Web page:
The $1.6 trillion we waste each year on the Pentagon is an irresistible target for leftists looking for funds to appropriate to the human wants and needs that are currently going un- and under-addressed. Let’s redirect those funds to something more worthwhile than slaughtering innocent people around the planet—i.e., anything else. But why stop there?
The U.S. federal budget is full of poor spending choices and waste caused by bureaucratic inefficiency.
One item you might not immediately think of as flexible or fungible is interest on the national debt, which came to $659 billion in the 2023 fiscal year. That derives from past spending. We don’t have a time machine, so what can be done about that?
Quite a lot, actually. That figure reflects an increase of $184 billion, or 39%, from the previous year and is nearly double that for fiscal year 2020. The culprit for that massive spending spike is the Federal Reserve Bank’s optional, unnecessary, totally reversible decision to repeatedly raise interest rates following the COVID-19 lockdown, including on government-issued Treasury bonds and notes that finance the debt, in order to fight a spike in inflation that probably would have eased without any action by monetary regulators. And it’s only going to get worse. The Congressional Budget Office projects that interest on the debt, which currently amounts to two percent of GDP, will rise to six percent by 2030.
In other words, American taxpayers would have saved $184 billion had the Fed chosen not to increase interest rates. Which, if our society valued labor more than capital, it would not have. Not only is the Fed’s obsessive fear of inflation a paranoid and anachronistic vestige of a 1970s economy that no longer exists and in any event was not nearly as bad for workers as we’ve been told, it repeatedly leads them to risk recession because, in the worst-case scenario from business’ vantage point, layoffs and wage cuts rein in the power of labor, which amounts to about two-thirds of the expenses of a generic U.S. corporation.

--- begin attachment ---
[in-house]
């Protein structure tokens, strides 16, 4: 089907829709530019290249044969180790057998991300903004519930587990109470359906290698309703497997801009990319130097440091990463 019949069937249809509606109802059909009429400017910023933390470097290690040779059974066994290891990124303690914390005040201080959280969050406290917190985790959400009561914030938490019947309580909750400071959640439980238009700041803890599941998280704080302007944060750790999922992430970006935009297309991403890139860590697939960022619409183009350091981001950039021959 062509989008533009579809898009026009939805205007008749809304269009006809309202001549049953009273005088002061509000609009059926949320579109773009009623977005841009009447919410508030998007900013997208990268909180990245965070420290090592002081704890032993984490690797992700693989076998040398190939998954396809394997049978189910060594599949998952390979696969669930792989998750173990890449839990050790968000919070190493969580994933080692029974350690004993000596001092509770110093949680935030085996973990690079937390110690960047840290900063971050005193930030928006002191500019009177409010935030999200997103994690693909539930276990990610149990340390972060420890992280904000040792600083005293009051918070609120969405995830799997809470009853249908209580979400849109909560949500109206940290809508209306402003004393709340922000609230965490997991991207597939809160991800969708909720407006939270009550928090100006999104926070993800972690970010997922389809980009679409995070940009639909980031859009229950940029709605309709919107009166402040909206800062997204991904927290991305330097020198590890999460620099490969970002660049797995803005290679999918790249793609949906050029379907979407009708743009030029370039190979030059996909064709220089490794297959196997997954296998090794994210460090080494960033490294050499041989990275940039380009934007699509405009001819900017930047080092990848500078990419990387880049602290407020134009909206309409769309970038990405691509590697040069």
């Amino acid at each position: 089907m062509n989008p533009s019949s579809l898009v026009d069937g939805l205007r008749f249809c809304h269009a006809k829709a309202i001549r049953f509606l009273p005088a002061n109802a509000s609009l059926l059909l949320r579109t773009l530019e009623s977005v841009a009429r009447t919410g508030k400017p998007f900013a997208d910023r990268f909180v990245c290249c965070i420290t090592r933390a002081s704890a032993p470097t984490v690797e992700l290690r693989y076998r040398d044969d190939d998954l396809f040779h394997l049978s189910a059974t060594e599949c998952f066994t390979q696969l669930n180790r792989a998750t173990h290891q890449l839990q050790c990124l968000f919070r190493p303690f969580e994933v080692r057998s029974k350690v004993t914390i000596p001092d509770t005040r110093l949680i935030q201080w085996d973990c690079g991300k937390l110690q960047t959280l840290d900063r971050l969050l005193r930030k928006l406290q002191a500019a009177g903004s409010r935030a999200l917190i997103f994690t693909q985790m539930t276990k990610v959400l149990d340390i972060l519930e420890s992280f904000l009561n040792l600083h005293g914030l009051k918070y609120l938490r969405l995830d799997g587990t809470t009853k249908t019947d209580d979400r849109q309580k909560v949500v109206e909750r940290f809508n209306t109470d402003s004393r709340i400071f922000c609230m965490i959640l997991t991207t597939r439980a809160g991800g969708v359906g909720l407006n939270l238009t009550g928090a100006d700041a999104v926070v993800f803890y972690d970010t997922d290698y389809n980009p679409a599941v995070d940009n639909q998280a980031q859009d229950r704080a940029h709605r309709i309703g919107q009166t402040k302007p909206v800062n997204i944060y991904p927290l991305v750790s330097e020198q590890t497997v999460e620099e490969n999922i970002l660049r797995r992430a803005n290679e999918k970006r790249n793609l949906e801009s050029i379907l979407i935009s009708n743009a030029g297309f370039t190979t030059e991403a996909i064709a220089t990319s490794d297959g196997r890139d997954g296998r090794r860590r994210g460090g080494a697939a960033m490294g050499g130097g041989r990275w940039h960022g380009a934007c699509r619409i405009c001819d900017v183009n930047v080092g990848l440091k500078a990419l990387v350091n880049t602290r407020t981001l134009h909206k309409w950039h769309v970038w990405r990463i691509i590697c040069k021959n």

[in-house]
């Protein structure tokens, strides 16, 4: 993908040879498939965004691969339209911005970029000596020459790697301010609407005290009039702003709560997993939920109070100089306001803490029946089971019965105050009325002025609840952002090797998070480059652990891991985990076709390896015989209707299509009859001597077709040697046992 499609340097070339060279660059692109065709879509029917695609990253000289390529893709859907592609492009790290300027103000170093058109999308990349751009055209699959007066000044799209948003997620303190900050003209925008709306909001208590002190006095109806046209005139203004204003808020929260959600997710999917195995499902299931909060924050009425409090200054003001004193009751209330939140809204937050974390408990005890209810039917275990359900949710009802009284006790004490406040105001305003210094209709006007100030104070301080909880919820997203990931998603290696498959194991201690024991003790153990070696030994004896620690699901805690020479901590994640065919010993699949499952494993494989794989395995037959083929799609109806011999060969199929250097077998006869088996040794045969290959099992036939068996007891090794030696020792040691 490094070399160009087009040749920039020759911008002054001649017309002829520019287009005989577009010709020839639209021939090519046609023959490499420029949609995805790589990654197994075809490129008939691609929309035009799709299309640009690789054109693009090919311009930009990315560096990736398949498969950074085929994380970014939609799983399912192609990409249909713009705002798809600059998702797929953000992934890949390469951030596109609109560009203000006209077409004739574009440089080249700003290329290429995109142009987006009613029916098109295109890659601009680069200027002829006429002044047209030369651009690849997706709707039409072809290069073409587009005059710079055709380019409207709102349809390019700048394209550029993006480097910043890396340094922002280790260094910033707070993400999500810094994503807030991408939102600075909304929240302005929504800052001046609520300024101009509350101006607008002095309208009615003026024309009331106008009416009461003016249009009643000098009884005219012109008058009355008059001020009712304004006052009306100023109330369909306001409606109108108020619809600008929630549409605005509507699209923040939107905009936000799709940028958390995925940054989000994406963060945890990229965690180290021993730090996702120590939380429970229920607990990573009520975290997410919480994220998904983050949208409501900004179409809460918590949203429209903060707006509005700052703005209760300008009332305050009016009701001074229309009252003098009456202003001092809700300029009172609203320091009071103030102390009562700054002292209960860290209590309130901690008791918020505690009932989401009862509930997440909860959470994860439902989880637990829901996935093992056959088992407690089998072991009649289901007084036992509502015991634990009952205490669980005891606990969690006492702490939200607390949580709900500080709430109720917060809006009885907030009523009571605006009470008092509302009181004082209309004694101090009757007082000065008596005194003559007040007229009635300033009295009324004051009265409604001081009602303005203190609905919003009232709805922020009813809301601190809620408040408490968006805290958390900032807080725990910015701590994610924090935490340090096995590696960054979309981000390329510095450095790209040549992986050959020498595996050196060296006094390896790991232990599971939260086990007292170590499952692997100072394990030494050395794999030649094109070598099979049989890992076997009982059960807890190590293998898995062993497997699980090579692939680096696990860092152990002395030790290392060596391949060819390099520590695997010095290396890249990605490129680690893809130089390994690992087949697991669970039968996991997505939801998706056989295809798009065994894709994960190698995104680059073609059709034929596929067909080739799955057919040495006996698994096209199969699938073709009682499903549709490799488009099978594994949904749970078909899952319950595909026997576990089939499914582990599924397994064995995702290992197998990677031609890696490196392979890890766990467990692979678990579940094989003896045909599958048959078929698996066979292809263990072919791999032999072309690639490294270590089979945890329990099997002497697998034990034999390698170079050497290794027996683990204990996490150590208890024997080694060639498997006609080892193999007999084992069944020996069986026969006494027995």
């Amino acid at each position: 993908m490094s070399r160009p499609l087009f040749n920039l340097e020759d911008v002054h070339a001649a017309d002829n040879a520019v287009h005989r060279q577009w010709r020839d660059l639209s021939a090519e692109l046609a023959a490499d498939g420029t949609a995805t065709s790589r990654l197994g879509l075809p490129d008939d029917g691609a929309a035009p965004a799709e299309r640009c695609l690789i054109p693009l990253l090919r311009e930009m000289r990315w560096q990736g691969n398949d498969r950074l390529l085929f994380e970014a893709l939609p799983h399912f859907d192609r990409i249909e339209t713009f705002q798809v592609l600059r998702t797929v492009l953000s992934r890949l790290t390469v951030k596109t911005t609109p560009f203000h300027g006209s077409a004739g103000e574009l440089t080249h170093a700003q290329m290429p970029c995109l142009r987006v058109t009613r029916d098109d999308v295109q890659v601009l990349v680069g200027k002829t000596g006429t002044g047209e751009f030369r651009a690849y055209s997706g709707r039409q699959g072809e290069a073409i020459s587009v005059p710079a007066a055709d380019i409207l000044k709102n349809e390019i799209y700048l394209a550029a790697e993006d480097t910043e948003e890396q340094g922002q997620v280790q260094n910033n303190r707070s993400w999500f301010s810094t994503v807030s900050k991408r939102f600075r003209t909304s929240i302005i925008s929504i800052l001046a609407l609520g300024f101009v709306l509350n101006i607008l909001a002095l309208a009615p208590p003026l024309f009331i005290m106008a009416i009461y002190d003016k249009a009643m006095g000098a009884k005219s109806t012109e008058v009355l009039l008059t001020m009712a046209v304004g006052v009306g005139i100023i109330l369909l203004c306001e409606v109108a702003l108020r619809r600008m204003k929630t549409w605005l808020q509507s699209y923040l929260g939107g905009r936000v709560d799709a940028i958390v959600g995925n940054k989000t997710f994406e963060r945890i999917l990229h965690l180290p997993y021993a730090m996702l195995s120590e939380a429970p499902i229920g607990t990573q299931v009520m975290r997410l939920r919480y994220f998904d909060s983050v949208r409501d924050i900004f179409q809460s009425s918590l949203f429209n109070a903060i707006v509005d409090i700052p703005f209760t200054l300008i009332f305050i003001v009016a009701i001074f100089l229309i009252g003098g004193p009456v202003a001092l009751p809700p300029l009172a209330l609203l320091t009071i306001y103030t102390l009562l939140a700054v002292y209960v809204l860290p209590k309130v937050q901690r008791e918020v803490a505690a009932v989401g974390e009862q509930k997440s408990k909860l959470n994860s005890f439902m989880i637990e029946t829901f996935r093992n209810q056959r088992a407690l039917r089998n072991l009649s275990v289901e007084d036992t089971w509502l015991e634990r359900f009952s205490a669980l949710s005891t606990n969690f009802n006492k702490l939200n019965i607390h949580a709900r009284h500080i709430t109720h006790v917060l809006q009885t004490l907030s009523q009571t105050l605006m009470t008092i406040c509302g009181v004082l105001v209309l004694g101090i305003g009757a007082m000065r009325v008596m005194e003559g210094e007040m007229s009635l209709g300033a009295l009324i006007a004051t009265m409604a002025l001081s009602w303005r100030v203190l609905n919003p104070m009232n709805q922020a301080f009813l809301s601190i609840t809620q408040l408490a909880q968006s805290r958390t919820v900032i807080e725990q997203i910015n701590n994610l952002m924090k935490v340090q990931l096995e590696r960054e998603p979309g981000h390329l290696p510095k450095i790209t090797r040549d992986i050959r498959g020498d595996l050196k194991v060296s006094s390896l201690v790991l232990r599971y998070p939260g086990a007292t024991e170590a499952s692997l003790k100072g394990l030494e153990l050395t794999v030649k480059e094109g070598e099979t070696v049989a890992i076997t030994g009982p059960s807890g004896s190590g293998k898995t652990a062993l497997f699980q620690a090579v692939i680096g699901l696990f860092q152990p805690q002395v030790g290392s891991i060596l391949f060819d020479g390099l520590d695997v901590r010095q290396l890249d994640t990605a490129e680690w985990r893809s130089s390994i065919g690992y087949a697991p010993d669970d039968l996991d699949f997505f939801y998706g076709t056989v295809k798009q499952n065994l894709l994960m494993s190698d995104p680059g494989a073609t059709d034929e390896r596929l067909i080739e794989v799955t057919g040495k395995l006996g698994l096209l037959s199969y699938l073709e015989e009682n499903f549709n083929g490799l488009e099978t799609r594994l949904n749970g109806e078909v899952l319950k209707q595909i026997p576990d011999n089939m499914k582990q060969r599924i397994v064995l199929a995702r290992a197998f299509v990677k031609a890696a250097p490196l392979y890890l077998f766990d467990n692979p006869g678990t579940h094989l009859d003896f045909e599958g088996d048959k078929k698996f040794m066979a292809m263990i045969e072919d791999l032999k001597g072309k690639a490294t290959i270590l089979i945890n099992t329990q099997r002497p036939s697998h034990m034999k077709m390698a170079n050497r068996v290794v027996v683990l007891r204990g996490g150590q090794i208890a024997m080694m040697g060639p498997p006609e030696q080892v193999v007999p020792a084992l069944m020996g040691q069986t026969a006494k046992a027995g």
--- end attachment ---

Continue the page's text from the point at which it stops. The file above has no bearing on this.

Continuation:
The federal government issues about $250 billion per year to individuals and corporations that objectively do not qualify for the subsidies, including $1 billion a year to dead people.
Nearly $2 billion per year goes to maintaining 77,000 empty buildings.
Then there’s the revenue side—or lack thereof. In 2021, the last year for which statistics are officially available, the Internal Revenue Service failed to collect $688 billion in unpaid taxes because it didn’t bother to send dunning letters or to conduct audits of wealthy individuals or corporations.
And that’s not even touching the fact that income taxes can, and should be increased on high income, individuals and corporations.
For this exercise, we are omitting other expenses that are arguably wasteful, like most of the budget of the Department of Homeland Security, the $70 billion a year foreign-aid budget and outlandish headline-grabbing projects like federally-supported studies of how Russian cats walk, and how the fur color of Labrador retrievers affects their internal body temperatures. Taxpayer money should never be wasted. But here we are looking for the biggest reservoir of foolishly-spent money, not the latest Bridge to Nowhere.
Leaving the tax structure as it is, at least $3.5 trillion per year is currently being wasted, squandered, thrown away for no good reason whatsoever. Meanwhile, Americans live in terror because they are one or two paychecks away from economic ruin, don’t know what they would do if they were diagnosed with a terrible disease and are going into insane amounts of debt in order to send their kids to college.
Now imagine if large corporations and wealthy individuals were made to pay their fair share of taxes. Six out of 10 voters say they resent how low taxes are for the rich and big companies.
Currently, for example, families don’t pay Social Security withholding taxes on income over $250,000 per year. Eliminating the highly regressive cap would bring in an additional $100 billion per year.
Taxing capital gains at the same rate as income would bring in an additional estimated $100 billion a year.
Corporate income taxes as a percentage of GDP have steadily fallen since 1950, peaking at 6% during the Korean War, hitting 3% in 1970 and plunging to 1% during the Reagan years, where they are now. Companies are sponging off the greatest consumer market on earth; they should be made to pay if they want to continue to play. If we returned to that 3% rate, when the economy was booming by the way, the Treasury would bring in an additional $500 billion annually.
All told, we are looking at roughly $4.5 trillion per year. $4.5 trillion a year that could be used to alleviate hunger, house the unhoused, treat the sick, build infrastructure, educate the young, and retrain older workers.
Next week: Americans’ biggest worries and how the Left could reallocate those $4.5 trillion in ways to make us all better off.
(Ted Rall (Twitter: @tedrall), the political cartoonist, columnist and graphic novelist, co-hosts the left-vs-right DMZ America podcast with fellow cartoonist Scott Stantis. You can support Ted’s hard-hitting political cartoons and columns and see his work first by sponsoring his work on Patreon.)